Anatomical, developmental and physiological aspects of silica in wheat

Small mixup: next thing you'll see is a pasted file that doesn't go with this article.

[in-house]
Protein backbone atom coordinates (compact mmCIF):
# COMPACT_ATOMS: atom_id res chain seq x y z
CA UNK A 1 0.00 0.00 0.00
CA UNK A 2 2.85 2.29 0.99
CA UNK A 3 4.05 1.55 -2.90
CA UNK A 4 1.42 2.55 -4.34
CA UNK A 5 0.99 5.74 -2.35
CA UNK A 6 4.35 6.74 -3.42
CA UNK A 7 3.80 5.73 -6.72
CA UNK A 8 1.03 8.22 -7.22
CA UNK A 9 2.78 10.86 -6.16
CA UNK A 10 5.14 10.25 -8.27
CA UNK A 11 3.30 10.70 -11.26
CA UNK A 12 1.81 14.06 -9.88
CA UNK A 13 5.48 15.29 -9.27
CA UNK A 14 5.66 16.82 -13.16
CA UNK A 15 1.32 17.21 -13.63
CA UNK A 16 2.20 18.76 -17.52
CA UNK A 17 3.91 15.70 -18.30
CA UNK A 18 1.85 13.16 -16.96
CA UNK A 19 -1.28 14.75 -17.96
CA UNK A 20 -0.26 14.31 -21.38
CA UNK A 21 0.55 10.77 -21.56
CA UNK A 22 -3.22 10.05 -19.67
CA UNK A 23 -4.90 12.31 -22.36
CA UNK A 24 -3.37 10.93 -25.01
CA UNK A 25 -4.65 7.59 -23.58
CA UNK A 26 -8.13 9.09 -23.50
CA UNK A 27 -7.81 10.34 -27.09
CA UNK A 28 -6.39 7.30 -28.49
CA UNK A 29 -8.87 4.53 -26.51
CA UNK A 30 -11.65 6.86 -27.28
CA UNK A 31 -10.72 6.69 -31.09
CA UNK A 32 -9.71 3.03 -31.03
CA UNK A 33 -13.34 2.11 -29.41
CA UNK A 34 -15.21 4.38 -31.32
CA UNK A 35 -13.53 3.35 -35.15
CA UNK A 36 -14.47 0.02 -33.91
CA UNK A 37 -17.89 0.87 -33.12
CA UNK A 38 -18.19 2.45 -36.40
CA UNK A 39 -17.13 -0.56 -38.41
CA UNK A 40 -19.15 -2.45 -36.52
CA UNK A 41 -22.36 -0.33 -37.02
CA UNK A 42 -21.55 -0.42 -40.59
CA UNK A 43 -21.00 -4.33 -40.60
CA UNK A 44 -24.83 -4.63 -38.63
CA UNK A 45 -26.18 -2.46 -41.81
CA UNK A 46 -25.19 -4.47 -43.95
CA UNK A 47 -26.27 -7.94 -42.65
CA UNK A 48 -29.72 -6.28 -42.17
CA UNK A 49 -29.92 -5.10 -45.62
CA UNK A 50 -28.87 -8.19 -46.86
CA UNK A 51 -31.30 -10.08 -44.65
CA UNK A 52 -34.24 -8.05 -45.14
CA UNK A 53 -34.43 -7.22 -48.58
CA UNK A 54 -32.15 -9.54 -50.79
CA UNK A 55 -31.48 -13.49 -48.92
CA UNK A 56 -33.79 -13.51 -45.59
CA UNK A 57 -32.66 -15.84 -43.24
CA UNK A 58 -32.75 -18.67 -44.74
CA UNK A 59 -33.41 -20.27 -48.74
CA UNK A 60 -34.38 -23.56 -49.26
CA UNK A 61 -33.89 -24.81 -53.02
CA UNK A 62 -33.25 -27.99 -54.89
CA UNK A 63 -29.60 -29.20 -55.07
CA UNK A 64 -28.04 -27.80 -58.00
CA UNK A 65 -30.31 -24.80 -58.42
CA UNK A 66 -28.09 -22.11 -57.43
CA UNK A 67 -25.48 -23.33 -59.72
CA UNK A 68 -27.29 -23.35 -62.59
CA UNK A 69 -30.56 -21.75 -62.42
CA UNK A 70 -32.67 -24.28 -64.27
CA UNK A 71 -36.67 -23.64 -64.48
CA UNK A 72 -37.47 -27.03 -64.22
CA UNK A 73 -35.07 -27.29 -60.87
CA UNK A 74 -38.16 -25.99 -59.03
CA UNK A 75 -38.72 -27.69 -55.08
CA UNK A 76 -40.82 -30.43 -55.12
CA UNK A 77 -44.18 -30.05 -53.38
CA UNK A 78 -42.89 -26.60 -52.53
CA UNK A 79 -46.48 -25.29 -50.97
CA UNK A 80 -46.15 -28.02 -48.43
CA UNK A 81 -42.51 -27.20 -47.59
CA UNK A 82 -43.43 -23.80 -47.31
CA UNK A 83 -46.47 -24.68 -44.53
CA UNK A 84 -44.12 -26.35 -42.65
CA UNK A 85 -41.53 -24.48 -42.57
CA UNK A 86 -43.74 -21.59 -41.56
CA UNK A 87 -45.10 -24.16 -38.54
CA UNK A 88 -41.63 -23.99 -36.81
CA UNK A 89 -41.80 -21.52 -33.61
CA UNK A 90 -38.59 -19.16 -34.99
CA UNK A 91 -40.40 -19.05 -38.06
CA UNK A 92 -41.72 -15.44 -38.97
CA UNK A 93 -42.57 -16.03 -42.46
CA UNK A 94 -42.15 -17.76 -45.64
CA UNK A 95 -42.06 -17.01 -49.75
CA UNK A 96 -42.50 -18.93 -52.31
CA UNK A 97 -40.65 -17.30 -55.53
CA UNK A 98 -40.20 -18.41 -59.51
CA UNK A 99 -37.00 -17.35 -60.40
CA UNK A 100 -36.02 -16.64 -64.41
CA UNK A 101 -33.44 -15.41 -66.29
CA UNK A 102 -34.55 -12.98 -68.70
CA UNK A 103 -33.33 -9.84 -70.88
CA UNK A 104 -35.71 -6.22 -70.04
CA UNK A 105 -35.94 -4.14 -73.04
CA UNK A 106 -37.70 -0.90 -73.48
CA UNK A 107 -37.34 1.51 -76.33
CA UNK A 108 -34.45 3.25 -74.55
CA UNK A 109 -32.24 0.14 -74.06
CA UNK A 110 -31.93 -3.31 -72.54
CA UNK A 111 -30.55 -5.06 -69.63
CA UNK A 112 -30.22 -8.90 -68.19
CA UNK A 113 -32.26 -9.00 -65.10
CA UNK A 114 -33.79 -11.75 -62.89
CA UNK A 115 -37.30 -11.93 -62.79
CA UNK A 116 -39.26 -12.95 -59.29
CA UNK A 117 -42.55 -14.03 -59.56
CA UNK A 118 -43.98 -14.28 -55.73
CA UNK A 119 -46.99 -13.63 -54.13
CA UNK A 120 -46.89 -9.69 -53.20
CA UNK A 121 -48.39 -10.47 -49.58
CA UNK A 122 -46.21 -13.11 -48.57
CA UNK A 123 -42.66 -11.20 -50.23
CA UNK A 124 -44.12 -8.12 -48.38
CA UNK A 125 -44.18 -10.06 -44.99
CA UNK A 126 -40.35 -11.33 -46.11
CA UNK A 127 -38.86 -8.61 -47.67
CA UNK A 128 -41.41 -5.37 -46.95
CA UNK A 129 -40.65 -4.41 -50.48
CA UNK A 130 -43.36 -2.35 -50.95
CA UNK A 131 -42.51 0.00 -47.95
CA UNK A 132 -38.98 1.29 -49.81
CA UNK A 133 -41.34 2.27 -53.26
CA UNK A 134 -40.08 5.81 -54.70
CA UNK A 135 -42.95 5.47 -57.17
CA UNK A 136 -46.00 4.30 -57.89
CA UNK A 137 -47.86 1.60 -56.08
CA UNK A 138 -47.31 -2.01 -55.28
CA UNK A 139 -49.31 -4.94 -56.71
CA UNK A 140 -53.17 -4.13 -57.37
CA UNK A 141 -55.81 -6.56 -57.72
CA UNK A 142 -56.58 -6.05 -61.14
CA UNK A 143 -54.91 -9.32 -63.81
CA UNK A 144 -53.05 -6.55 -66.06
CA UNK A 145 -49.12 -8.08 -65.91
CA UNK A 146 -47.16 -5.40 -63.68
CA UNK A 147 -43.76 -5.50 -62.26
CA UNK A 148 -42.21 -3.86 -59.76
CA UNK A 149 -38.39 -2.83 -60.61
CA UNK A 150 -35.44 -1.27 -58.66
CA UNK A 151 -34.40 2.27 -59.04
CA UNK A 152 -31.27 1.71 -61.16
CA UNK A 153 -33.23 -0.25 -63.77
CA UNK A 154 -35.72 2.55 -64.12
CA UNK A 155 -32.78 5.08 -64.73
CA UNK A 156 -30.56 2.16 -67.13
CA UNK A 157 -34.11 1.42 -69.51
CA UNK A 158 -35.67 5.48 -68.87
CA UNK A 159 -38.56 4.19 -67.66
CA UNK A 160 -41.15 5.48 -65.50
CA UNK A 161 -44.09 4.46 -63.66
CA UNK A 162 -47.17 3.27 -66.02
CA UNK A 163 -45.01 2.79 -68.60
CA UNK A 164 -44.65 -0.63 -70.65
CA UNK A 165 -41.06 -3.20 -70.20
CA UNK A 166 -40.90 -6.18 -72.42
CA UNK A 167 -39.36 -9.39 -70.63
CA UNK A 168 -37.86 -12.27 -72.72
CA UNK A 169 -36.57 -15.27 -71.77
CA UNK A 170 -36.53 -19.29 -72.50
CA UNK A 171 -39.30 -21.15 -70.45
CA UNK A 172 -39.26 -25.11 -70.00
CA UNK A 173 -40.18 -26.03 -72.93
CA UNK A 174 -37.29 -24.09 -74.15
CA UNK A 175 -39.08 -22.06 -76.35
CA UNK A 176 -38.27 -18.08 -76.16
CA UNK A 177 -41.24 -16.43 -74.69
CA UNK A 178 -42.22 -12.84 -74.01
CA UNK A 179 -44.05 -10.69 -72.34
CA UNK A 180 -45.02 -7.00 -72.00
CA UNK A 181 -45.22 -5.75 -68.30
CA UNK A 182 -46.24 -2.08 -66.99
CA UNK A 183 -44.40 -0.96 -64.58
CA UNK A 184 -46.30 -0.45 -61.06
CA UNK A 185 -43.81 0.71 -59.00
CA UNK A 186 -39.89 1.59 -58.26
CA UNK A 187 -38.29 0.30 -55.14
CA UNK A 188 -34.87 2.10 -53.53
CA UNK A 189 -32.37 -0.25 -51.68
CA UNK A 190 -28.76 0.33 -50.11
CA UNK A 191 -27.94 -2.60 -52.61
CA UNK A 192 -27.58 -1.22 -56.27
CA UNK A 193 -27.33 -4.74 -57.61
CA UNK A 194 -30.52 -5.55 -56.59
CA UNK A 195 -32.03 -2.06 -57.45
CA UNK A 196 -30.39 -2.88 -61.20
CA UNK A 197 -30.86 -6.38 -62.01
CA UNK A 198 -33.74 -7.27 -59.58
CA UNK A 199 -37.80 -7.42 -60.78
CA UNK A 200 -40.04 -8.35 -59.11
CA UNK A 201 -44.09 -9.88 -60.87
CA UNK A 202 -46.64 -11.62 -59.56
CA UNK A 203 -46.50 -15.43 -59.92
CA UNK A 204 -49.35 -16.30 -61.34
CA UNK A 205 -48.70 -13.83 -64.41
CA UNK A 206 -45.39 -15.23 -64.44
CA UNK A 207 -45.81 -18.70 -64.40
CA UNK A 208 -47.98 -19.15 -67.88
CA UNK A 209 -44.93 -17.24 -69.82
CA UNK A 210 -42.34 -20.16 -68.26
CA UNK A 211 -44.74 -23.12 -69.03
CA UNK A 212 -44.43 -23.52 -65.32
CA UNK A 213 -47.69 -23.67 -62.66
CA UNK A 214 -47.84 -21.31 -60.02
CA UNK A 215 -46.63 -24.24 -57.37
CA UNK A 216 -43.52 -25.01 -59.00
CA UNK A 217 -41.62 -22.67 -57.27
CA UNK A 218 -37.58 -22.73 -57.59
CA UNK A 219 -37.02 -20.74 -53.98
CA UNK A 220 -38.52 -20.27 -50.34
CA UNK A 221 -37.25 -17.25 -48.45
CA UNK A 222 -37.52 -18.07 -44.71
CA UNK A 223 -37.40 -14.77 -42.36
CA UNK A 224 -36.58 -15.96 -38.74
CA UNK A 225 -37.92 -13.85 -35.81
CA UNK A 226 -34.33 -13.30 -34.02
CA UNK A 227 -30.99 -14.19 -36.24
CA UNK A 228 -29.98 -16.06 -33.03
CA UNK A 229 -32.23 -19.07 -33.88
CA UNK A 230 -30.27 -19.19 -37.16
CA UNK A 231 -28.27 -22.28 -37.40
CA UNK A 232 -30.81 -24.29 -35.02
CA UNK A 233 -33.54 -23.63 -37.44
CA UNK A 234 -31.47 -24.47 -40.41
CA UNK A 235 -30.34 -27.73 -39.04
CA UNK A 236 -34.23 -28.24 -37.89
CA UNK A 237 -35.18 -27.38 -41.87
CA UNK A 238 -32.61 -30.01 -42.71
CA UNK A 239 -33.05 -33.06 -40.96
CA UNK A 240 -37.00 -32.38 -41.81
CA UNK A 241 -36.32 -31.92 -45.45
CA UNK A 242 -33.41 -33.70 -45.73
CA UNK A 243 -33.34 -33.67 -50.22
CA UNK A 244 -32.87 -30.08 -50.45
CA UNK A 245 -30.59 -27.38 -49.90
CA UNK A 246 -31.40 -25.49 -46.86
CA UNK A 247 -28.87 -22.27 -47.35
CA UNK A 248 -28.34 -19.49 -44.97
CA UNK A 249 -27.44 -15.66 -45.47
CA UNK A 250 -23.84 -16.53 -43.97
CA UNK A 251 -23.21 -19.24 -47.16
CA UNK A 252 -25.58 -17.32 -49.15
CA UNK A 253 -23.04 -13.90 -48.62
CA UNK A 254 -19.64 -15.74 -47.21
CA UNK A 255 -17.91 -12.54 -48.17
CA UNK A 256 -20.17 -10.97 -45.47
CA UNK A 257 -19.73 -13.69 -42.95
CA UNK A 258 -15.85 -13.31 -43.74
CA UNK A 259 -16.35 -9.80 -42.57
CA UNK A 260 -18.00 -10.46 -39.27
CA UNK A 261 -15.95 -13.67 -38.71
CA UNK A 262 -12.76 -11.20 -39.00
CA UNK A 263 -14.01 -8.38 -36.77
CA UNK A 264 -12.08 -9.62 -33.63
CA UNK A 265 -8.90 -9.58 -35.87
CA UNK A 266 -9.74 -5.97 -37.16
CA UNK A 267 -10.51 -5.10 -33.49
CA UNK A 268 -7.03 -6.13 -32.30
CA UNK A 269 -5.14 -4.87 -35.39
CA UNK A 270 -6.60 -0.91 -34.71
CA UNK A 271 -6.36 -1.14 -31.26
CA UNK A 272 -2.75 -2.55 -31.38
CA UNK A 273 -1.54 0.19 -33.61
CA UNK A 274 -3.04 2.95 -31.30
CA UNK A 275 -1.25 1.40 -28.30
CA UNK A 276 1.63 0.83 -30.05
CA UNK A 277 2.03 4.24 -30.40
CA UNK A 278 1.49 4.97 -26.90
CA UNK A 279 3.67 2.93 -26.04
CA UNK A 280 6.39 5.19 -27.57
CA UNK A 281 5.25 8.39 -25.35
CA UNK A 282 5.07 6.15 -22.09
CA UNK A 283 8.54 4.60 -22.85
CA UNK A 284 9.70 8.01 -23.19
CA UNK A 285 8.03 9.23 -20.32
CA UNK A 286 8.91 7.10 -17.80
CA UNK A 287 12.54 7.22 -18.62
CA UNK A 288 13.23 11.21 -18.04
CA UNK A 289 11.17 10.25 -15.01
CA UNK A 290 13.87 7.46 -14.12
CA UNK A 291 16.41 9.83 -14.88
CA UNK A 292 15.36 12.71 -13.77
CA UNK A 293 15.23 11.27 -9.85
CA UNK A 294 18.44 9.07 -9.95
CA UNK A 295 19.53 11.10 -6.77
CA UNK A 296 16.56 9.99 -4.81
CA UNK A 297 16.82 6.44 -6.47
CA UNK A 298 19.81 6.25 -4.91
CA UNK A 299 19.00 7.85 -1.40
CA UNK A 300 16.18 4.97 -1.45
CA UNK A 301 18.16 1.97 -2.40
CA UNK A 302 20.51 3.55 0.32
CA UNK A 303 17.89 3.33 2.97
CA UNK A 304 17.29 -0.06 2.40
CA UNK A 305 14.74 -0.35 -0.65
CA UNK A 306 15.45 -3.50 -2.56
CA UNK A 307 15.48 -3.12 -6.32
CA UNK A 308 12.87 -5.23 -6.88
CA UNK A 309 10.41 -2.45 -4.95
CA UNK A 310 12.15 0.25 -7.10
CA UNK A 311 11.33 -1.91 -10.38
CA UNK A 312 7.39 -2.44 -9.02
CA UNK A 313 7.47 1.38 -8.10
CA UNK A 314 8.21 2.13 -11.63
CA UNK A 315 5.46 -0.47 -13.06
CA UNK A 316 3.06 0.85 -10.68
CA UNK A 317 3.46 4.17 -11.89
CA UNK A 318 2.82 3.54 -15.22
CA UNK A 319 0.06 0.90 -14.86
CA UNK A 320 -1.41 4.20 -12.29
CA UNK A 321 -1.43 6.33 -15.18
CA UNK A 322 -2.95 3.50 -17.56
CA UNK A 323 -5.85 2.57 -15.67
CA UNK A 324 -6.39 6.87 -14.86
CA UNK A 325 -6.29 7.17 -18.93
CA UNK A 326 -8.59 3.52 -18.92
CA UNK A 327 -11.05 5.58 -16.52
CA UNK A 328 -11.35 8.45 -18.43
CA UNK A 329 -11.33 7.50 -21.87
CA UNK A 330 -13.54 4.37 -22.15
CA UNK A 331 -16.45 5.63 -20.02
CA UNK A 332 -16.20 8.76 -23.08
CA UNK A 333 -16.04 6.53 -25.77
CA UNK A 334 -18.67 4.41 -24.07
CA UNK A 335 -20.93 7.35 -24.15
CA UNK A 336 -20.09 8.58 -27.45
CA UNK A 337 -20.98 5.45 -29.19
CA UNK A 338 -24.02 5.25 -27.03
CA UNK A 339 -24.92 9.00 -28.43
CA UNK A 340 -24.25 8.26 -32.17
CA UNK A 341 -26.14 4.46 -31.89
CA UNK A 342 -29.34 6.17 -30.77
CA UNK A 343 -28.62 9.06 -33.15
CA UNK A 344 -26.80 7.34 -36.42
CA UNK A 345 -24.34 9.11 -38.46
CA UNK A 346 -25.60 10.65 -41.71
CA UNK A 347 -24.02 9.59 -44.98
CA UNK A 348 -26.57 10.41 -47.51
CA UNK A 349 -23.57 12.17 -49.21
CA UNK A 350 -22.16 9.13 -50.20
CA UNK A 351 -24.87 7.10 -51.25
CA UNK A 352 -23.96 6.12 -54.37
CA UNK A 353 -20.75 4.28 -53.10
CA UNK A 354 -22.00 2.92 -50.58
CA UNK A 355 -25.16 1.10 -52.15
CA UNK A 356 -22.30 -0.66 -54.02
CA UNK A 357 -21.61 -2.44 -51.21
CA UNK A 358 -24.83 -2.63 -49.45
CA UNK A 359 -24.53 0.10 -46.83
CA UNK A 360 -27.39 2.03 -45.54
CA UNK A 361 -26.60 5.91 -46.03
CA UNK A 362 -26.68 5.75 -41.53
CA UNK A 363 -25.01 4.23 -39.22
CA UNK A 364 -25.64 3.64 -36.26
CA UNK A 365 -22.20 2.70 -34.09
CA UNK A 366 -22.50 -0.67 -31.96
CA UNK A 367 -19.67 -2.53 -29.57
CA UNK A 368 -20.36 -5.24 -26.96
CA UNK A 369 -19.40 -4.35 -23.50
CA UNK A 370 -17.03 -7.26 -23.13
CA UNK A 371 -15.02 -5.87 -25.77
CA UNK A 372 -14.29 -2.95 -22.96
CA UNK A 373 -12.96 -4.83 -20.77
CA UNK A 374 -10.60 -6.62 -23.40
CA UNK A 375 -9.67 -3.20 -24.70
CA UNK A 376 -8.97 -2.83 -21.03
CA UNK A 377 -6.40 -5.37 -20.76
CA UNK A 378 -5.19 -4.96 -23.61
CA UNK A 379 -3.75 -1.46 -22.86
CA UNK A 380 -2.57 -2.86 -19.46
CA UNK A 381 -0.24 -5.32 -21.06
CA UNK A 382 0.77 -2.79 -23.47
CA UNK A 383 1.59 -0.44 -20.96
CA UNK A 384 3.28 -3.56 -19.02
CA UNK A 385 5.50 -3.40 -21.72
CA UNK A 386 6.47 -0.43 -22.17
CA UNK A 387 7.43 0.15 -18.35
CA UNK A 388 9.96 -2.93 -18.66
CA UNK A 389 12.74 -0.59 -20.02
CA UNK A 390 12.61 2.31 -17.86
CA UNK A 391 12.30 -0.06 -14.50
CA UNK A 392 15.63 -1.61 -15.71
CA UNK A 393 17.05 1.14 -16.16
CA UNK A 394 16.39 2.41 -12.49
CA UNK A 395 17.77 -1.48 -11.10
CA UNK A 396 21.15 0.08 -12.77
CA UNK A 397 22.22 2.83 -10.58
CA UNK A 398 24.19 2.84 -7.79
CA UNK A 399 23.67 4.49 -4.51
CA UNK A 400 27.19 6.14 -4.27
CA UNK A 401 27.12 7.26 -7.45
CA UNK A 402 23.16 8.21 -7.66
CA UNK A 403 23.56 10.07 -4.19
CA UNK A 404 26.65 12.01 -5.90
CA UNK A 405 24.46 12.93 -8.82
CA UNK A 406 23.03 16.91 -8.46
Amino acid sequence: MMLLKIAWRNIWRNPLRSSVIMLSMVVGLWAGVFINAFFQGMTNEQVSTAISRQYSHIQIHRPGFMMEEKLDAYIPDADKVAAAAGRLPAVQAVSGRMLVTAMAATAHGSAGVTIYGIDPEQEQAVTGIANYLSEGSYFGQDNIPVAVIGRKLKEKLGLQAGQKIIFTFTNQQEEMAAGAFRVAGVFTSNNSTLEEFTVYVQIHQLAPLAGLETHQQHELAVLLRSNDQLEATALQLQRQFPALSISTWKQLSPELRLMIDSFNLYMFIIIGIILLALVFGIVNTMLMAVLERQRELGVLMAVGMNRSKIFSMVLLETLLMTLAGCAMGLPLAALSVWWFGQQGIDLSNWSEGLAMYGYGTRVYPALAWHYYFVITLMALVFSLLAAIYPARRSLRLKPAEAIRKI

The major aims of this thesis were to study silica deposits in cereal inflorescences and wheat roots and investigate soluble/deposited silica partitioning and uptake of silica by wheat. The morphology of a particular phytolith (the papilla) from inflorescence bracts of 70 species from Triticum (wheat). Hordeum, Aegilops families and Secale cereale was analyzed. Using papilla pit number and/or diameter it is possible to distinguish between Hordeum sp. and Triticum sp., and between wheats of different ploidy levels. The root growth of T. aestivum was reduced by silica in the nutrient solution (Si+) during the first six days of growth, compared to plants grown in solution not supplemented by silica (Si-), After a further four days Si+ plants had significantly longer roots than Si- plants. At the light microscope level, a time course for silicification of the inner tangential wall of the root endodermis of T. aestivum was elucidated over ten days. Very few walls were silicified after 24 hours exposure to Si+ solution, but by day 10 up to 80% of endodermal cells in the basal area of the root were silicified. The percentage of silicified cells increased from the apex to the base of the root. Silica in T. aestivum was measured quantitatively using a molybdate blue detection method. Typically, 99% of the total silica in the seedlings was in the deposited form. The average concentration of soluble silica within the xylem exudate was 3.6 mM. The uptake of silica was affected by the silica concentration and pH of the nutrient solution. By measuring transpirational water loss and the silica content of the plants, it was concluded that silica uptake was active in T. aestivum. Uptake mechanisms were investigated by growing seedlings in nutrient solutions containing 2 mM Si and an inhibitor for 24 hours. The inhibitors used were ATPase inhibitors ( sodium orthovanadate, diethylstilbestrol, erythrosin B) and ionophores (nigericin, FCCP). The data suggests that functional ATPases and a proton gradient are required for silica uptake. Transport into the xylem and uptake at the root surface may be differentially affected by the inhibitors.